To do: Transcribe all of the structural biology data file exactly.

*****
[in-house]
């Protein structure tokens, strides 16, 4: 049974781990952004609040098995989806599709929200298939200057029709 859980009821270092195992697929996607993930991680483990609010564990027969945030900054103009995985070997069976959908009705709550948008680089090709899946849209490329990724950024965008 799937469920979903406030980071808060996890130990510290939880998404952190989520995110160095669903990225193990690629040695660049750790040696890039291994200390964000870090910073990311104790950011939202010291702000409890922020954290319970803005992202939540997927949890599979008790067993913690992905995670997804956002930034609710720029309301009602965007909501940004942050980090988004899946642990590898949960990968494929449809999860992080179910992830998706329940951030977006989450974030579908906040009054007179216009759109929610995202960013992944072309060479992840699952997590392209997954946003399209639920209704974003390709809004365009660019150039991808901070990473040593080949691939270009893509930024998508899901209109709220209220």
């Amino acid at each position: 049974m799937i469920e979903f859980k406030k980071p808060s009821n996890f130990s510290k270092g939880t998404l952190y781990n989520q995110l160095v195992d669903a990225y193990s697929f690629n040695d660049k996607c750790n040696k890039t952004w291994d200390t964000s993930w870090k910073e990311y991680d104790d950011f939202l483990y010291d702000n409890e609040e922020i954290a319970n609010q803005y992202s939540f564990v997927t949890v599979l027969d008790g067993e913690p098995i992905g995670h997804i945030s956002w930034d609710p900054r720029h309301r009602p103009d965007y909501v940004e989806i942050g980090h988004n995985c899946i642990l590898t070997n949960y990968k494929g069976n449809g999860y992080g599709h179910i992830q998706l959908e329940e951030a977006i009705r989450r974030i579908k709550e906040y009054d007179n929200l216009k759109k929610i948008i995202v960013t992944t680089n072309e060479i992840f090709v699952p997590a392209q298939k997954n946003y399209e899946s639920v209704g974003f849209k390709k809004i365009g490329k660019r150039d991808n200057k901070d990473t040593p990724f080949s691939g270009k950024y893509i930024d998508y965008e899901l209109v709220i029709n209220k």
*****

[in-house]
């Protein structure tokens, strides 16, 4: 049974781990952004609040098995989806599709929200298939200057029709 859980009821270092195992697929996607993930991680483990609010564990027969945030900054103009995985070997069976959908009705709550948008680089090709899946849209490329990724950024965008 799937469920979903406030980071808060996890130990510290939880998404952190989520995110160095669903990225193990690629040695660049750790040696890039291994200390964000870090910073990311104790950011939202010291702000409890922020954290319970803005992202939540997927949890599979008790067993913690992905995670997804956002930034609710720029309301009602965007909501940004942050980090988004899946642990590898949960990968494929449809999860992080179910992830998706329940951030977006989450974030579908906040009054007179216009759109929610995202960013992944072309060479992840699952997590392209997954946003399209639920209704974003390709809004365009660019150039991808901070990473040593080949691939270009893509930024998508899901209109709220209220």
């Amino acid at each position: 049974m799937i469920e979903f859980k406030k980071p808060s009821n996890f130990s510290k270092g939880t998404l952190y781990n989520q995110l160095v195992d669903a990225y193990s697929f690629n040695d660049k996607c750790n040696k890039t952004w291994d200390t964000s993930w870090k910073e990311y991680d104790d950011f939202l483990y010291d702000n409890e609040e922020i954290a319970n609010q803005y992202s939540f564990v997927t949890v599979l027969d008790g067993e913690p098995i992905g995670h997804i945030s956002w930034d609710p900054r720029h309301r009602p103009d965007y909501v940004e989806i942050g980090h988004n995985c899946i642990l590898t070997n949960y990968k494929g069976n449809g999860y992080g599709h179910i992830q998706l959908e329940e951030a977006i009705r989450r974030i579908k709550e906040y009054d007179n929200l216009k759109k929610i948008i995202v960013t992944t680089n072309e060479i992840f090709v699952p997590a392209q298939k997954n946003y399209e899946s639920v209704g974003f849209k390709k809004i365009g490329k660019r150039d991808n200057k901070d990473t040593p990724f080949s691939g270009k950024y893509i930024d998508y965008e899901l209109v709220i029709n209220k």